The Opposite of March Madness.

You know the next part of the story.
Five days after 19-year-old Wilson Alvarez’s disastrous debut against the Blue Jays, the undeterred White Sox accepted him and 20-year-old outfielder Sammy Sosa, who’d also been briefly showcased by Texas, for DH Harold Baines.
Alvarez’s first appearance for Chicago wouldn’t arrive until more than two years later.  In it he finally established a big league ERA by striking Mike Devereaux out swinging to lead off the first, adding swinging strikeouts of Juan Bell and Cal Ripken Jr. to end the frame.  The day would only get better.
In his debut, on July 24, 1989, Alvarez had emerged with an ERA of infinity.
In his second big league appearance, on August 11, 1991, he made history.  Alvarez no-hit the Orioles.
Yesterday morning, as we were about to jettison in an escape pod from a Phoenix hotel experience so comically terrible that it inspired me to write about Wilson Alvarez’s big league debut, I wrote: “Like Alvarez’s career, this trip is not only about to turn around in the right direction — it’s going to get exponentially better.  Starting now.”
The 45-minute drive that followed after I sent that report was my two-year wait for Alvarez’s next big league game, with what felt like the same payoff.
I didn’t see every one of Yu Darvish’s 43 live BP pitches, but I got there in time to see probably 35 of them, each overdubbed with the “clack-clack-clack-clack-clack-clack-clack-clack” soundtrack of a 1950s press box at full tilt.  Every moment of the 20 minutes I saw was captured by most of the 30 tripodded cameras lining the fence behind home plate, not just the deliveries to the plate (mostly from the stretch, but not exclusively), but also the discussions on the mound with Mike Maddux that couldn’t be heard and the handshake at the end with 25-year-old Myrtle Beach catcher Zach Zaneski.
To call this a circus is, as T.R. Sullivan recently put it, unfair and incorrect.  A mere visual of the swarm of Japanese press gives off a paparazzi vibe, but to actually take in the scene in person is a completely different experience.  The reporters and photographers are relentless in their mission but polite, methodical, and shockingly unobtrusive.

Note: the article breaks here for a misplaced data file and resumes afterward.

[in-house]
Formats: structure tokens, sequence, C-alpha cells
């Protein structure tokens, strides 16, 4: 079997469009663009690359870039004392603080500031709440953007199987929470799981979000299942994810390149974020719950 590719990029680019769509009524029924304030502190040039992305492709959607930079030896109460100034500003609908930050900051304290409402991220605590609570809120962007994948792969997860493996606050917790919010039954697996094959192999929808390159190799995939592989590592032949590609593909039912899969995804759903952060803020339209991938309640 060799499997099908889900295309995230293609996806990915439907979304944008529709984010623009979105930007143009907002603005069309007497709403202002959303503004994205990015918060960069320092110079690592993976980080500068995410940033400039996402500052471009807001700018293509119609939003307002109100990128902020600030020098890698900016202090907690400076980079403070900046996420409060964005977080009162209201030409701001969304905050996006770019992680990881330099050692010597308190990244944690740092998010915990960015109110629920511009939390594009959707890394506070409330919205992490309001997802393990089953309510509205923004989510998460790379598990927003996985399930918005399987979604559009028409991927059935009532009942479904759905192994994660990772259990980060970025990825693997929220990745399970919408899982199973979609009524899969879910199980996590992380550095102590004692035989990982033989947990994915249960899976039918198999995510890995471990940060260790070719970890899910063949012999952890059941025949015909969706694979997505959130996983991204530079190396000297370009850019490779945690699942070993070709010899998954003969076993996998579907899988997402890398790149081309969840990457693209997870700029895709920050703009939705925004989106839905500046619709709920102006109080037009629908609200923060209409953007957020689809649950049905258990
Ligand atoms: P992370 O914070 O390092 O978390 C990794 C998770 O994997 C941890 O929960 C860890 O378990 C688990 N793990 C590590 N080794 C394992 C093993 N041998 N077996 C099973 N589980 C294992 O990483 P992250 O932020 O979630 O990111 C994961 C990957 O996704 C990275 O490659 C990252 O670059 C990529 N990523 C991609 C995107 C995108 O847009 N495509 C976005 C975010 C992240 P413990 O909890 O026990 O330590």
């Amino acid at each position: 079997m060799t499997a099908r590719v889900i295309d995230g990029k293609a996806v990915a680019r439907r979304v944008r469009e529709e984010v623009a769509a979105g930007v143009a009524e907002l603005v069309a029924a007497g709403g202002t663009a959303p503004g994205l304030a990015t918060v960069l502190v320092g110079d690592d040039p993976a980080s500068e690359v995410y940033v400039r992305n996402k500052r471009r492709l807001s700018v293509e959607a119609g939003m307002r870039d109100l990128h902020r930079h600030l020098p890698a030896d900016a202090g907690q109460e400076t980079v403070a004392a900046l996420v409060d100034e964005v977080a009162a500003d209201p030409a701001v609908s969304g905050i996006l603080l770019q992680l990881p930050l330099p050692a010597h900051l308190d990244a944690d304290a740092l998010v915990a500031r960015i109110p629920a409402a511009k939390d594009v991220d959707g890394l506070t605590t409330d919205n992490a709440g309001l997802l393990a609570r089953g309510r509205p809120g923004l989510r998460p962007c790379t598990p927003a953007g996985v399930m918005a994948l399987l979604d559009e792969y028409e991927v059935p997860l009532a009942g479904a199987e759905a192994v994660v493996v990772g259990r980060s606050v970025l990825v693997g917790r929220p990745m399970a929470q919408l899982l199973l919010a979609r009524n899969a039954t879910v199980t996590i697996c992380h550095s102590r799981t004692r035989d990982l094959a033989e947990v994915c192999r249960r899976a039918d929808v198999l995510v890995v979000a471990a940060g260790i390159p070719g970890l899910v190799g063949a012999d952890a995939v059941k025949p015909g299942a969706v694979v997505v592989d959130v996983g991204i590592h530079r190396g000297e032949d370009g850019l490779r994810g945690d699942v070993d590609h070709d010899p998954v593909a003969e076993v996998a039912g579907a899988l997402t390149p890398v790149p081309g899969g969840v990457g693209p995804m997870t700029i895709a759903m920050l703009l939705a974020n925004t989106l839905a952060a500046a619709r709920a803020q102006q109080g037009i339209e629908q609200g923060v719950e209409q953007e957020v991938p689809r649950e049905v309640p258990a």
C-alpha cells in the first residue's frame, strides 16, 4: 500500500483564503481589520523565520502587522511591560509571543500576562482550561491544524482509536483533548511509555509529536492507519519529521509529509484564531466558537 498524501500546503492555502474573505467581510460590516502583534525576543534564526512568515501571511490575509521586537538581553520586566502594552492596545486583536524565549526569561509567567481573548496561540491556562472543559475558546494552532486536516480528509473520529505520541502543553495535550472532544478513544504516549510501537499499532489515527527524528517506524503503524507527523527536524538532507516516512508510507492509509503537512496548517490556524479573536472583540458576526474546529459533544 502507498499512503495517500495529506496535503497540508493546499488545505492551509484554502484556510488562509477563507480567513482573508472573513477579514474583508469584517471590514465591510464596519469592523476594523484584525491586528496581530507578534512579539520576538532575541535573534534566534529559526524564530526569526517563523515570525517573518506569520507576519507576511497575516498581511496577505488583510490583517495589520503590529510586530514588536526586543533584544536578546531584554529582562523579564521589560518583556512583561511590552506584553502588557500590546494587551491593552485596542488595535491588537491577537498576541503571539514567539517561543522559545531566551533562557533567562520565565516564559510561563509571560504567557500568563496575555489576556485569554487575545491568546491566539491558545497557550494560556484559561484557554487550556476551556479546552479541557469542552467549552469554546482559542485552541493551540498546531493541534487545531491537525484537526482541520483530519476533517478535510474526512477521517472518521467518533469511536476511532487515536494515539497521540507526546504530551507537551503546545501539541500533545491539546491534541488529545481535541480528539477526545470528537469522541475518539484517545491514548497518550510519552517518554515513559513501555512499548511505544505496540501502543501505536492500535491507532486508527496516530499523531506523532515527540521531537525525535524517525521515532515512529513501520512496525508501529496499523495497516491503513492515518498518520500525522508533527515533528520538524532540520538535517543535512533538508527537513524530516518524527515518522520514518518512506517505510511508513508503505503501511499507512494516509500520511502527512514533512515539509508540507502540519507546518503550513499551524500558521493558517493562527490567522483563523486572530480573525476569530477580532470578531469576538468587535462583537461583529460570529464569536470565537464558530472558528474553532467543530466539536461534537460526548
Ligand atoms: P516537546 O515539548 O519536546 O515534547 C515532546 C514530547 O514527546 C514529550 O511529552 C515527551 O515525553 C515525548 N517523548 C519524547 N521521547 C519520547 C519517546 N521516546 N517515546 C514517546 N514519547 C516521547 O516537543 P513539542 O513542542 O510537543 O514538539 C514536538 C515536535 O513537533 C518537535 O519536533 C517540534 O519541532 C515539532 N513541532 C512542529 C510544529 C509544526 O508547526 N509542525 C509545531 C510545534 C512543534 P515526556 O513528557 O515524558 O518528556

Sullivan’s words: “The media coverage of Yu Darvish is not a circus and anybody who tweets that is wrong.  The members of the media here from Japan to cover Darvish are professional, courteous and dedicated.”
It’s absolutely true.
And the symphony of clicking shutters, which lasted until Darvish disappeared from view behind the center field fence on his way to the clubhouse, was basically all that pierced the silence of the Surprise morning, with the training pilots from Luke Air Force Base evidently taking the morning off.
As the World Series came to an end, with all the bitterness and hurt that went with it, if someone had told me that, 19 weeks later, I’d be standing in a nearly silent place under high blue skies dotted by a dozen hot air balloons suspended and plotted in various directions, chilled occasionally by light shocks of air that made the 65 degrees all the more awesome, watching Yu Darvish throw measured, quiet, explosive pitches to Engel Beltre and Greg Miclat in front of four or five dozen reporters and photographers and visitor Akinori Otsuka, shaking Zaneski off from time to time as he settled in on exactly what pitch he wanted to prevent Beltre or Miclat from doing anything with, and doing it while wearing a Texas Rangers baseball uniform, clack-clack-clack-clack-clack-clack-clack-clack, (measured, quiet, explosive), then the hurt would have hurt less, or at least for less of a duration.
This is where I drop the reminder that, when I’m in Surprise, my travel plans rarely extend beyond the Royals side of the complex.  So I wasn’t in Glendale to see what looks to have been sensationally efficient early-camp work from Colby Lewis and Scott Feldman and the latest episode of Craig Gentry’s chronic physical hiccups and a two-hit day from Mike Olt and a developing story line centered on Engel Beltre’s ability to play anywhere in the outfield and impact the game that way, but I did see Olt taking morning fungoes from Ron Washington at third base, and I’m glad I did, and I did see Josh Hamilton taking morning fungoes at first base before his turn at the plate, out of which not too much should be made, and I did get to watch Adrian Beltre and Elvis Andrus engage in what amounted to a duel of fungo-slap burnout at third base, which is appointment baseball, and I did meet the great Howard Byrant, who (like Gerry Fraley) can write on just about any subject and get my attention and make me smarter, and I did learn from Wash that “IKEA just don’t have my style.”
And I saw Yu Darvish preparing, which over the next five years or more will be one of very many things he will gift us, and the Wilson Alvarez-ness of my 2012 trip to Arizona moved forward just as it was supposed to.

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